After the Oscars, everyone's a winner

Chef Wolfgang Puck again in charge of post-Awards fete

Tuesday, February 24, 2004

— Oscar nominees have a lot going on in their stomachs during the ceremony -- knots, butterflies, maybe even an ulcer or two.

But once the envelopes are all torn open, the winners cheered and the losers consoled, it's Wolfgang Puck's job to soothe their hungry bellies.

The celebrity chef will spend Feb. 29 overseeing his 10th Governors Ball, the post-ceremony bash where Hollywood's elite gather to wine, dine and bite the heads off of little chocolate statuettes dusted with actual gold powder.

Puck makes 3,000 of them.

"So for the people who don't win an Oscar, they get one from us," he said while preparing a preview of the menu at his iconic Beverly Hills restaurant, Spago.

The only other Governors Ball staple that carries over from year to year: smoked salmon carved into Oscar silhouettes.

Otherwise, Puck starts with a fresh menu each time. But there are no movie themes -- no Lord of the Onion Rings or "Seabiscuit" sea biscuits. "We'd have to create five different dishes," he said. "Or else maybe you'd pick one that doesn't win and the others get upset."

This year, he said he was aiming for a surf 'n' turf style, "only more elegant": roasted filet mignon and Maine lobster, with celery root puree, two truffle sauces and a side of baked potato topped with cream and Iranian caviar.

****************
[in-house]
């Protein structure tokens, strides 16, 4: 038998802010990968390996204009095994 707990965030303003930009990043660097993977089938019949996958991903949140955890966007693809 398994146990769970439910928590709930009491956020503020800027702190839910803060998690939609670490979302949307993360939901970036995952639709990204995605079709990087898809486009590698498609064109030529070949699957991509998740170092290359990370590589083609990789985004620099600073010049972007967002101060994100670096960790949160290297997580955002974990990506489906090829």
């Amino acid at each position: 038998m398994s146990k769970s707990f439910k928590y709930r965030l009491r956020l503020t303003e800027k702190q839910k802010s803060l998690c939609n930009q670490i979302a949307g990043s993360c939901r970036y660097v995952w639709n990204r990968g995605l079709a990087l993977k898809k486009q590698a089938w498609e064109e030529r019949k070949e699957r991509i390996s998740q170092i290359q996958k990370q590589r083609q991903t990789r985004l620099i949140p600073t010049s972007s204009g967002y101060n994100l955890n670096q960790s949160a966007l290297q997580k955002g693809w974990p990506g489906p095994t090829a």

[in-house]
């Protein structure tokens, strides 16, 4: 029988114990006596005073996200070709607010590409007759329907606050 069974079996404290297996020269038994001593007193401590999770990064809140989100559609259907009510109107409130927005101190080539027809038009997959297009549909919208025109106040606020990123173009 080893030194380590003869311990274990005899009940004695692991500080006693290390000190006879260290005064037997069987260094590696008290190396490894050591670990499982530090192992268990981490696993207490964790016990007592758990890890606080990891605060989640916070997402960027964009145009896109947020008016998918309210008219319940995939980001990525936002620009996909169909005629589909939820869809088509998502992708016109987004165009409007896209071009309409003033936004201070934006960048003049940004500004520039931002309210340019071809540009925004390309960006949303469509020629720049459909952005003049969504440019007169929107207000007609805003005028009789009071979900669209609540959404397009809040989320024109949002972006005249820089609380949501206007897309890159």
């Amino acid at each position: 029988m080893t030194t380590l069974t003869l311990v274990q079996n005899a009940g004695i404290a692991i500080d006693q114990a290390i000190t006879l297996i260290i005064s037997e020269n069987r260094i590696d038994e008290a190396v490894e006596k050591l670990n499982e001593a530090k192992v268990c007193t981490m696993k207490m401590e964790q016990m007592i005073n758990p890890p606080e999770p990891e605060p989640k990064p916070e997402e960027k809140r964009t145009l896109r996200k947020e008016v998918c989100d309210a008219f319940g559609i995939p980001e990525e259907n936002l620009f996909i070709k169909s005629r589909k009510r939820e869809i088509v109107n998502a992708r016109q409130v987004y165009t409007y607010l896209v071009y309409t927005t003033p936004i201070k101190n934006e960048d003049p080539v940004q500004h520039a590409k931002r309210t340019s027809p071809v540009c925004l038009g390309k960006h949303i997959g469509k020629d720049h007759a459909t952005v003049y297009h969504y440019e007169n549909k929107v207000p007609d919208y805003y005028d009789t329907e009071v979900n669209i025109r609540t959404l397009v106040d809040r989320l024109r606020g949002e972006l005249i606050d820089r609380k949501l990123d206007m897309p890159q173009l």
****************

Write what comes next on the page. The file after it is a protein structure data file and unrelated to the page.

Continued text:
The main course is garnished with grated black truffles from Perigord, France, at a cost of $800 per pound. He expects to use 15 pounds.

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AP Photo

Celebrity chef Wolfgang Puck holds up a chocolate Oscar statuette dusted with actual gold powder as he prepares the dessert dish for the post-ceremony Governors Ball. Puck will spend Sunday overseeing his 10th Governors Ball, the post-ceremony bash adjacent to the Kodak Theatre where Hollywood's elite gather.

Appetizers include asparagus wrapped with prosciutto and marinated artichoke salad.

And for dessert, besides those chocolate Oscars, there's a 12-layer miniature chocolate cake topped with a hard sugar wrap designed like a blue ribbon and accompanied by a scoop of espresso ice cream and a sugary Oscar-shaped cookie.

In other words, enough carbs and calories to keep Hollywood's personal trainers working overtime from here to the Emmy Awards.

Puck will oversee 200 cooks, 453 waiters and 50 bartenders on Oscar night, serving about 1,650 people. "It's almost like the Army," said Puck -- but he shrugs when asked if he's the general.

He said that duty falls to Lee Hefter, his Spago executive chef and one of his trusted supervisors the day of the party. "I always call Lee the general because I can be nice and he's the tough guy."

Serving so many people simultaneously is the greatest challenge, but that also limits the menu. Puck said he can only serve food that can be prepared in huge quantities in advance while still staying hot and fresh.

Everything he cooks can be adjusted to be ready right when the show ends -- which is never on time.

He suggests that viewers at home follow the same time-preserving philosophy for their own Oscar-watching parties.

"Prepare something where you don't have to spend the night in the kitchen. A buffet is the perfect thing; you can make a stew or a roast which can sit and still be tasty. At the end, pass out some small desserts and you'll have a wonderful party.

"The most important thing is to get good wine and good champagne -- and have people dress up," he added. "Make it into an elegant party, not come like in sweat pants or tennis shoes. It is all about glamour."